Return to Mysterious Island 2: Mina’s Fate review
Kheops Studio’s Return to Mysterious Island came as something of a revelation in 2004. Flying well under the radar prior to release, the game looked to be much the same as countless others we’d already seen so many times before. Return to Familiar Island seemed more like it, and not just because it was set in the tropical locale first made famous by author Jules Verne. But anyone considering it nothing more than a “Myst clone with a health bar” was left eating their words – and a whole bunch of other self-prepared delectables – as the creative little adventure combined engaging real-world survivalist challenges with a clever use of inventory to make for one of the more delightful genre surprises in recent memory.
Now a half-decade later, the French studio is… uhh… returning to the… umm… mysterious island in Return to Mysterious Island 2: Mina’s Fate. Little did we realize that the young protagonist’s so-called “rescue” at the end of the first game would land her right back where she started, and more than a little worse for wear. But what of the game itself? Is it able to MacGyverishly build on the strengths of its predecessor, or is a sequel going back to the source once too often? The answer is a bit of both, as the second game shows flashes of the same charm while managing to introduce a welcome new feature, yet strays a little too far from the simple appeal of the original with an increasingly bizarre storyline that detracts from the overall experience.
The game’s primary addition is on display as soon as the action touches off. Or “splashes down”, to be more accurate, as a crash landing leaves players frantically seeking escape from a submerged helicopter while an unconscious Mina is helplessly oblivious of her impending doom. The playable character, you see, is Jep, the cute little monkey that Mina befriended in the first game. You won’t spend the whole game playing a simian, as you’ll control Mina alone on occasion, and the two pals together the rest of the time, but the inclusion of Jep as a second playable character does add some strategic twists and even an important narrative slant that gets RTMI2 off to a very promising start.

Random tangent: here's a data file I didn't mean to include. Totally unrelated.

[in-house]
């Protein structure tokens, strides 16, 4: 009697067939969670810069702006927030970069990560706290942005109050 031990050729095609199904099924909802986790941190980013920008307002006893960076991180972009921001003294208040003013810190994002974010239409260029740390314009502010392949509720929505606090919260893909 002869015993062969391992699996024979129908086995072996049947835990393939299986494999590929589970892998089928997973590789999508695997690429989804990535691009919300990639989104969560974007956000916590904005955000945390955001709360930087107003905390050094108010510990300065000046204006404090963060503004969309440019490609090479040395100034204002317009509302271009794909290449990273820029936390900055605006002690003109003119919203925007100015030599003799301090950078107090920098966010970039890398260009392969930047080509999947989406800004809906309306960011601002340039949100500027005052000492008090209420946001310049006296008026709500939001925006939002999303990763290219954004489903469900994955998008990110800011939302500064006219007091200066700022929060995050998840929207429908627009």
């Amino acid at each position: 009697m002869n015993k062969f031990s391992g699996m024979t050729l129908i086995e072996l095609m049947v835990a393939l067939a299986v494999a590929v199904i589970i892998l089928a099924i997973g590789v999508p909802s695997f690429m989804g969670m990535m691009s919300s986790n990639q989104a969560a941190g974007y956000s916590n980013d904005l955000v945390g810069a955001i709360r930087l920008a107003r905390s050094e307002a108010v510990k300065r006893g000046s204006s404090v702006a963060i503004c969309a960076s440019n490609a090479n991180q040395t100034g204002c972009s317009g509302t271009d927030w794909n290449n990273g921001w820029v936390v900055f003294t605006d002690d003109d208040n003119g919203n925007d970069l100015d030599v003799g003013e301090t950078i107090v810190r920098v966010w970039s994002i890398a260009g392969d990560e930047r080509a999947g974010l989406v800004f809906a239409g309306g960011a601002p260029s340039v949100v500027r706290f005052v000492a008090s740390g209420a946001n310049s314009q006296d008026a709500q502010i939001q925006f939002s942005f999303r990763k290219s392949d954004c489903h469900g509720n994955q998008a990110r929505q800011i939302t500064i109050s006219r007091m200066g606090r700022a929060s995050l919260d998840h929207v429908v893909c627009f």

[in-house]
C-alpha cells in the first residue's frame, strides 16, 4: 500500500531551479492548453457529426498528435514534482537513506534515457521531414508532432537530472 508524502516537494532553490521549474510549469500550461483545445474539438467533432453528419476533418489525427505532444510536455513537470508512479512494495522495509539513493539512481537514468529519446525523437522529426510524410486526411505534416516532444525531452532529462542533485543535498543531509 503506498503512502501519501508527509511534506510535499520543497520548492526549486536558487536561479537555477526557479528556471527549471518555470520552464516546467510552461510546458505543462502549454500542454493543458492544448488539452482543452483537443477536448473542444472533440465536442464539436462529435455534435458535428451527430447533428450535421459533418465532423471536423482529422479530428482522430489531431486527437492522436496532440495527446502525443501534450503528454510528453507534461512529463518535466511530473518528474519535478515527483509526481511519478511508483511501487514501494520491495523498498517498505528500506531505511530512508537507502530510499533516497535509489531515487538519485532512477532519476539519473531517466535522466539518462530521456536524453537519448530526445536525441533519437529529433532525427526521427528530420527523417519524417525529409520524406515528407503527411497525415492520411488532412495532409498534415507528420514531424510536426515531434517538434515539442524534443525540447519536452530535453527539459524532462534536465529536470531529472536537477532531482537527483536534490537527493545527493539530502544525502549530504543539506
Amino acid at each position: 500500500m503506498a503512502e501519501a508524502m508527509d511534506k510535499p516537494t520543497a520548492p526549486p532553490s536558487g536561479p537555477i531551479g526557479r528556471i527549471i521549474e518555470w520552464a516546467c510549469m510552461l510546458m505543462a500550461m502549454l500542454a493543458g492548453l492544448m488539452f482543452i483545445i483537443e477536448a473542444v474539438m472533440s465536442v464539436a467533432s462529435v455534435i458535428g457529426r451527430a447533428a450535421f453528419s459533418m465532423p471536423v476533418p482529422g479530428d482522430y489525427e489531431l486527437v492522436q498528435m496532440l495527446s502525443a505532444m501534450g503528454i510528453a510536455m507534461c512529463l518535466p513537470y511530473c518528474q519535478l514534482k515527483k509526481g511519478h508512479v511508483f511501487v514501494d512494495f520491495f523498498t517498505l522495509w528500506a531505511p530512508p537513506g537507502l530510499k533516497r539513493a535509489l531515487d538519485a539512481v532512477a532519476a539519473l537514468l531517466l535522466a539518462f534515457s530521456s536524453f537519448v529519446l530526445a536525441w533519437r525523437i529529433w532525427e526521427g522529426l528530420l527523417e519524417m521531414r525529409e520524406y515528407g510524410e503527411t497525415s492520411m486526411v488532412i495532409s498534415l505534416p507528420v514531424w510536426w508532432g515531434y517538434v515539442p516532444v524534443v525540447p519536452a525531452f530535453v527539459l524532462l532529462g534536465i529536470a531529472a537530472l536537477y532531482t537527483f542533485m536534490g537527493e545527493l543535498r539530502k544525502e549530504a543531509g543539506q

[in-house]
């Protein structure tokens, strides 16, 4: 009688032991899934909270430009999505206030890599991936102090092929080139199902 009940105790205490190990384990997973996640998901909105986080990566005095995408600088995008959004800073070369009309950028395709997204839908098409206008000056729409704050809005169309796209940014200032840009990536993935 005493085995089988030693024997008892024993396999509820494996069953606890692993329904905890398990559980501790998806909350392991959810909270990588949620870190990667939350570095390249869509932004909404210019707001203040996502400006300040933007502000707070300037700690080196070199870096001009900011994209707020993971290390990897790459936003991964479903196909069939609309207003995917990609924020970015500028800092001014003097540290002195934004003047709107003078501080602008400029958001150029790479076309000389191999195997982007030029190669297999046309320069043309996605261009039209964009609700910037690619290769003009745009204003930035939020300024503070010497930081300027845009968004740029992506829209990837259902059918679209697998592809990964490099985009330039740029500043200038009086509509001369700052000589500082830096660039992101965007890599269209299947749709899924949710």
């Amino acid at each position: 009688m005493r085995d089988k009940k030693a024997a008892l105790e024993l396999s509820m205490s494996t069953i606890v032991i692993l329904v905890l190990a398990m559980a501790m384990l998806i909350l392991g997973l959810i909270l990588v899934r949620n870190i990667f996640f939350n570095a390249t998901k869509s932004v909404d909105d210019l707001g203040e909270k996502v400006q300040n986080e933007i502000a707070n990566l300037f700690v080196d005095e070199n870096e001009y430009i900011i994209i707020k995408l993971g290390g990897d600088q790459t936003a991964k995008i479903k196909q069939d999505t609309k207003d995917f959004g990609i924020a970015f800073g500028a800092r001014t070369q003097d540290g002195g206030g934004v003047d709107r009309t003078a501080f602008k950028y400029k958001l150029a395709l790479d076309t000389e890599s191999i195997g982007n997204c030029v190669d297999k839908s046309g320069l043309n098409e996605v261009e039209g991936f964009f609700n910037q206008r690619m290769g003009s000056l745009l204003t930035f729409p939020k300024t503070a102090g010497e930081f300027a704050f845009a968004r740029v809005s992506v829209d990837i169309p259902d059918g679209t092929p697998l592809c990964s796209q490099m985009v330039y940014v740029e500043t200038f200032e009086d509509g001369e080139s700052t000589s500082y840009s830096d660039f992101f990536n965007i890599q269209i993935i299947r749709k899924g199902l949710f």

As you’d expect of a monkey, Jep is small, agile, has keen animal instincts, and is the only one that can communicate with the island’s other primates. His size is relevant, as only he can climb trees and fit into small spaces, and his nose alerts him to the presence of particularly important details. A small icon appears to indicate that a useful or dangerous object is nearby, coming into focus as you narrow in on its location. It’s an interesting concept, though it’s largely underused and only sporadically implemented, as most items don’t generate this sensory alert, and those that do can plainly be seen anyway. Still, it’s a nice touch to help create the illusion of playing a non-human character.
The ability to communicate with other monkeys is another such an attempt, though if my experience is any indication, Jep doesn’t understand his fellow creatures much better than I do. The animals’ basic emotions are indicated textually, such as “angry”, “saddened”, or “concerned”, and a reputation gauge appears onscreen to establish their current attitude towards you. To interact with each, a selection of pre-determined icons is available, allowing you to try such things as pacifying, grooming (yum, love those ticks!), offering gifts or even bullying them. However, there’s really no consistent way to predict the reaction, making the process seem like guesswork more than deductive reasoning.
There are limitations to being a monkey as well, most notably the inability to combine objects. As fans of the original game will remember, inventory connections were an essential part of the island experience, as Kheops introduced a unique interface that highlighted formulas for partially-completed combinations. This feature returns in RTMI2, but only when playing as Mina. This isn’t a significant hindrance, as the two protagonists (inexplicably) share all inventory anyway, but it does seem that complex experimentation is less emphasized this time around, often limited to the many optional tasks available to you. You can still bake cakes, paint cliffside murals with homemade paints, and go fishing for dinner with a makeshift rod, but you can skip these actions entirely if you so desire. I commend the developers for including non-essential activities, though having said that, I often found the side quests far more interesting than the required ones.
Survival is still the first order of business, of course, especially since Mina is wounded to start. As with the last game, an energy bar indicates each character’s health status, and you’ll need to scavenge for items so you can feed and sometimes nurse them back to full strength. It’s at these times where the game really shines. So many adventure game obstacles seem like blatantly contrived puzzles, and having players face real dilemmas with (more or less) real-world solutions is a welcome change. Stitching up Mina’s cut is guaranteed to be one of the more memorable inventory puzzle solutions ever, and chasing off a prowling jaguar is always satisfying. Even a little TLC goes a long way, as a hug between Mina and Jep is good for them and can’t help but warm even a jaded player’s heart a bit.